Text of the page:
LOCKPORT — An alderman's sister has filed a lawsuit against the city claiming a mishandled 911 call led to their mother's death last year.
Beth A. Arajs, executor of the estate of Jeanette A. Lombardi, filed the suit in state Supreme Court last week alleging procedural lapses by the Lockport Fire Department, which fields all ambulance calls in the city, contributed to Lombardi's death.
Jeanette Lombardi, 75, was the mother of 1st Ward Alderman John Lombardi III. She died Sept. 20, at her West Avenue home, after experiencing sudden physical distress. Her husband summoned an ambulance for her at 11:30 a.m. and by the time a paramedic crew arrived at 11:43 a.m. — from Wrights Corners Volunteer Fire Company, not the LFD — she had died.
Autopsy results indicate the cause of Lombardi's death was anaphylactic shock, an allergic reaction to a substance such as insect venom, medication or food, and according to Arajs' attorney, Gregory Stamm, "a quick dose of epinephrine" could have saved her life.
Lombardi's estate is suing the city because it failed to deliver that quick response, Stamm said Monday.
"It's unacceptable to leave her there 13 minutes without a response ... when the fire company is one minute away from her house," he said.
Why a volunteer crew ended up taking the Lombardi ambulance call, when the LFD has two ambulances and nine firefighters/paramedics on duty at all times, was the subject of an investigation by Fire Chief Thomas Passuite.
When city dispatch received the ambulance call, both of the LFD's ambulances reportedly were in use, one on an out-of-town transport and the other in a training exercise at VanDeMark Chemical.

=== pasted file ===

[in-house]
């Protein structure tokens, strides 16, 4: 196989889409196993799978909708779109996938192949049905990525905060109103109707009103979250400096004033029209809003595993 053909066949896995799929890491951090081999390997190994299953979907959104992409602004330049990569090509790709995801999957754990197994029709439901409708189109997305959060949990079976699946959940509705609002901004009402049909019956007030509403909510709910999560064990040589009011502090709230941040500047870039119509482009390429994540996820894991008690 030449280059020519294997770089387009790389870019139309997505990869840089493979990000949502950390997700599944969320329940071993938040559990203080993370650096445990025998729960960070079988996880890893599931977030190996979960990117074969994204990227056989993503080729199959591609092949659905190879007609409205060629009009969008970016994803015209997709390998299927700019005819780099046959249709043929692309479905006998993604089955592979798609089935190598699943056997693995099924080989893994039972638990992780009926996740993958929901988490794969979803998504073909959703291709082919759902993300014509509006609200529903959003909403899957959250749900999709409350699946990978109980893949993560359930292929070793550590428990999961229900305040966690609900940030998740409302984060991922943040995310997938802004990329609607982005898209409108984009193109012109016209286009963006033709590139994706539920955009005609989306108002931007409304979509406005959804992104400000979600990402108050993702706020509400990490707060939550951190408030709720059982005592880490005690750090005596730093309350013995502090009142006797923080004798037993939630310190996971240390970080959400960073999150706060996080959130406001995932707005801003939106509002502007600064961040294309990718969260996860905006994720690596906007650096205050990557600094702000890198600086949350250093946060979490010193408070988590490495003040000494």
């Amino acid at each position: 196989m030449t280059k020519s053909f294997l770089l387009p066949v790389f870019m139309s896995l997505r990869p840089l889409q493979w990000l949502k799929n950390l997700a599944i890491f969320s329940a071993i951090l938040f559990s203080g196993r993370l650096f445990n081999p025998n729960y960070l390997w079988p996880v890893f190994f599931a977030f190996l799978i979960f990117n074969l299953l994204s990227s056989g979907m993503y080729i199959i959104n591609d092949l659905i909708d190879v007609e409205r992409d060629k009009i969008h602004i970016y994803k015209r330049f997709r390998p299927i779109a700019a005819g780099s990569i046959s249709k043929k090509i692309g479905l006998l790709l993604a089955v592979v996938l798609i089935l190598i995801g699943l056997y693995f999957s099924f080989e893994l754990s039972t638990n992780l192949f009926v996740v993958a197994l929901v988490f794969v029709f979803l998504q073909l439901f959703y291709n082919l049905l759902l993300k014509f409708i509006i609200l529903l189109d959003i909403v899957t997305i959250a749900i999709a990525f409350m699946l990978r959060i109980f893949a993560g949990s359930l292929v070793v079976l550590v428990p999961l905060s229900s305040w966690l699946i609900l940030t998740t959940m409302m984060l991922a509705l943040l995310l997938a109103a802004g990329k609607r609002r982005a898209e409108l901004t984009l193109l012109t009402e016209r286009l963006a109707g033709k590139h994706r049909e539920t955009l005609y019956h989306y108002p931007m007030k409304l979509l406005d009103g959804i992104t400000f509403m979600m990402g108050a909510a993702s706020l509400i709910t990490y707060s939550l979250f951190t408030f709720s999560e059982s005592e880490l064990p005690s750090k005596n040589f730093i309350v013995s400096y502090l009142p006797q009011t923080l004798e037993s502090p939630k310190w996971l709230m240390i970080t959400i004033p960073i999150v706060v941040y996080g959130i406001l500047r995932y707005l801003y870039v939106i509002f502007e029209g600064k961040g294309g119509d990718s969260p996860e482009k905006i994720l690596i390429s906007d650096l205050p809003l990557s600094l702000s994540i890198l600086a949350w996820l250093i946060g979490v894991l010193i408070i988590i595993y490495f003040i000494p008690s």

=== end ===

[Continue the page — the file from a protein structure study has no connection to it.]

At the time, county call records show, a crew from Wrights Corners company was closing out a call at Eastern Niagara Hospital-Lockport, so county dispatch sent it to the Lombardi home.
It turns out that one of the city ambulances was actually available while Wrights Corners was being summoned to take the Lombardi call. Passuite's investigation showed at least two LFD standard operating procedures were violated while the call was being handled by local police and fire officers.
First, when a 911 call comes in and both LFD ambulances are occupied, standard operating procedure is for a paramedic crew to respond in a fire truck. That did not happen. Instead, multiple sources said an officer in charge at the fire house — where a crew was stationed on overtime to cover for the crew that was training — told local dispatch to invoke mutual aid.
Second, the ambulance that was listed as "out of service" for the training exercise was in fact available. A firefighting crew was at VanDeMark, 1 N. Transit Road, but the training exercise was over, and the officer in charge at the scene did not inform dispatch of this.
Meanwhile, the city's liability insurance carrier is still investigating Arajs' original wrongful death claim, lodged this past December. The carrier has not yet indicated whether it's inclined to settle or fight the claim, City Attorney John Ottaviano said.
Alderman John Lombardi declined to comment on his sister's suit against the city. He said he wasn't aware, until a reporter informed him in a Monday morning telephone call, that it had been filed.